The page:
Tomato Season Starts Now – It’s Time to Choose the Seeds
Last Saturday winter began in earnest: steel gray sky, cotton candy snow: very beautiful, very cold,
Then, after the mail came, very much time to be thinking about next year’s tomatoes.
Seed catalogs don’t wait for Christmas any more; they’ve been coming in for about a month. Now the pace is picking up and after last summer’s disastrous late blight, I’m looking through their offerings in a whole new way, because
They were the only tomatoes we got and although they weren’t as good as our favorite heirlooms they were better than anything we could buy locally, heirloom or hybrid.
The story of how this came to be is with the tips for managing late blight organically. But since it would be far, far better not to have any late blight to manage, this is my seed-choosing strategy for (I hope) lots of delicious tomatoes in 2010:
1. Diversify even more than usual. Late bearing heirloom beefsteaks like ‘Brandywine’, ‘Kellogg’s Breakfast’ and ‘Costoluto Genovese’ are unquestionably the most delicious, but they’re also the iffiest. So this spring we’ll be starting a wider variety of mid-season slicers, adding red classics – ‘Marmande’? ‘Rutgers’? ‘Bonny Best’? – to old favorite ‘Evergreen’. And on the theory that stronger is better, at least two varieties will be disease resistant hybids.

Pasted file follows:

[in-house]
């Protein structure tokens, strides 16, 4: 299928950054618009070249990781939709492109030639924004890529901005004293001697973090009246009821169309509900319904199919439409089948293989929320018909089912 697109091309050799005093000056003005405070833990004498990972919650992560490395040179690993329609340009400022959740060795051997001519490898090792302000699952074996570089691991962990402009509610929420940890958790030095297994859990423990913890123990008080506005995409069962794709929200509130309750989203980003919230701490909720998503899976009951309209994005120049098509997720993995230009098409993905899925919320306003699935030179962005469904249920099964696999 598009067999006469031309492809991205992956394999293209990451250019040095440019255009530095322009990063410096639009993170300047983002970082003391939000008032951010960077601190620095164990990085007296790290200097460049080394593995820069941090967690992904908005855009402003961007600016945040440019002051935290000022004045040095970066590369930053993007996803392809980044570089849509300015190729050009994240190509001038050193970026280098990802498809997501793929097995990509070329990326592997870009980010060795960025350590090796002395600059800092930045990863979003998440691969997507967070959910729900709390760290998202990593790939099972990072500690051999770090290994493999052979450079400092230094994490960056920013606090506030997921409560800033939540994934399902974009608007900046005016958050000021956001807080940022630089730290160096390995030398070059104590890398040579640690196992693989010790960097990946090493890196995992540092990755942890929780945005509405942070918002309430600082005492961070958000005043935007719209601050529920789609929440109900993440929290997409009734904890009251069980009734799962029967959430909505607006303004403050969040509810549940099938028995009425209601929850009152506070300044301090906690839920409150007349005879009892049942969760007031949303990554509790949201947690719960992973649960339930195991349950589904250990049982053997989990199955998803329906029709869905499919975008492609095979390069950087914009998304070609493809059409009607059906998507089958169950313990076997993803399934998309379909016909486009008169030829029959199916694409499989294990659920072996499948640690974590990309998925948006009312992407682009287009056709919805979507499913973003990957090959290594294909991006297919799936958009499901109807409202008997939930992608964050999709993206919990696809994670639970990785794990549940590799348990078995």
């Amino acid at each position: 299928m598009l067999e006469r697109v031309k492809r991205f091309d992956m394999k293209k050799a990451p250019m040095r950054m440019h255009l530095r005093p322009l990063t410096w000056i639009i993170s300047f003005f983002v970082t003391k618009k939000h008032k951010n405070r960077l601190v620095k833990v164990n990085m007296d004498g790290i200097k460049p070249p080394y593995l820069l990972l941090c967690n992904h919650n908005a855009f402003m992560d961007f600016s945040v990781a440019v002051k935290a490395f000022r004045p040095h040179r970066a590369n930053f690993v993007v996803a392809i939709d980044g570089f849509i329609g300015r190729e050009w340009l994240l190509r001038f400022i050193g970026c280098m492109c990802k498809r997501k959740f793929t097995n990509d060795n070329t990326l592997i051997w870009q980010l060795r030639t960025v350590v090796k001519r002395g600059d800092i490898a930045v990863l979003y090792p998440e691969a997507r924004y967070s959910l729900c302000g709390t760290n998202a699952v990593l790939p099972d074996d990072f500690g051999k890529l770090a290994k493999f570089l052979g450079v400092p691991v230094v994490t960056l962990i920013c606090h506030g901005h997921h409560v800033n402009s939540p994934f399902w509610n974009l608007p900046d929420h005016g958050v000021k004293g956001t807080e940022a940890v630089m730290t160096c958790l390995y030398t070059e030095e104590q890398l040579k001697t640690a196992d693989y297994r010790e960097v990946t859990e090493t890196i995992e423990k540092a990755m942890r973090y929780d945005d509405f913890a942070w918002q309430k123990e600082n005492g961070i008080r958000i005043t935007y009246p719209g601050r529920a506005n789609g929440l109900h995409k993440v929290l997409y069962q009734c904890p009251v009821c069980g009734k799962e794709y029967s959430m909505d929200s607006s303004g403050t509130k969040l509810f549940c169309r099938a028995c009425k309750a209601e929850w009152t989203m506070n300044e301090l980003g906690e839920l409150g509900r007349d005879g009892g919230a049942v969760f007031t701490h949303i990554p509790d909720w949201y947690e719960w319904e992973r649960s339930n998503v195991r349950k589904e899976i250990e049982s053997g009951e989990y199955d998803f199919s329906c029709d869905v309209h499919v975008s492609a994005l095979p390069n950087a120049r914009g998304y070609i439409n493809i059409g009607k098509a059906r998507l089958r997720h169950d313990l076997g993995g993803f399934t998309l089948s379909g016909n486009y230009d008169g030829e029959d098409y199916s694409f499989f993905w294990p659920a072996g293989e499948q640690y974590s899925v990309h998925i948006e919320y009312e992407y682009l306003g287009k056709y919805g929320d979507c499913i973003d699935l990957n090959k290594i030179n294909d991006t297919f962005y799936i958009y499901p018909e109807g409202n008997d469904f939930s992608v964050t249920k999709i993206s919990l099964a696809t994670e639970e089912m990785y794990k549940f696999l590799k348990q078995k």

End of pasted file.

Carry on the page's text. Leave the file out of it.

The greenhouse tomatoes were ‘Big Beef’, but that was chosen because it looked good as a rootstock for grafting. Don’t know what we’ll choose this year except that it’ll be something else and that it won’t be ‘Celebrity.’*
2. Plant more cherry tomatoes, including ‘Matt’s Wild Cherry’, a variety several readers – thanks, guys! – reported had natural LB resistance. The disease resistances available are many and various, but Late Blight (Phytopthera infestans) is not among them. There are no proven LB resistant tomatoes unless you count ‘Legend.’
3. Remain fussy. It might seem as though ‘Legend’ should be on the must-have list, but it’s an early, cold-tolerant determinate, which 35 years of trials have convinced me translates as “ after you say they’re tomatoes there’s nothing else good to report.” No matter what the consequences, my vegetable variety bottom line remains Better than Bought or don’t Bother. Life is too short – and the gardens too small – for anything else to make sense.
4. Avoid imported plants. All seedlings not grown by Jan up at Barley Jo ( see heirlooms) will be grown by me or by a local farmer I deeply trust. That includes all seedlings offered by garden centers that sell mass-produced tomato plants, even unrelated things like marigolds and cosmos. The blight only grows on nightshades but its wind-borne spores travel fast, so they could easily be lurking on any plant in the tomatoes’ vicinity. The spores don’t live long on their own, but they live long enough to travel for up to 50 miles and that’s tough enough for me.
* In my 3 years ( I’m a slow learner) of growing ‘Celebrity’, it was always super-dependable. Drought or deluge, disease attack or simple neglect, it made huge numbers of firm, blemish-free, almost perfectly round bright red tomatoes that were as close to tasteless as it’s possible for a fresh fruit to be.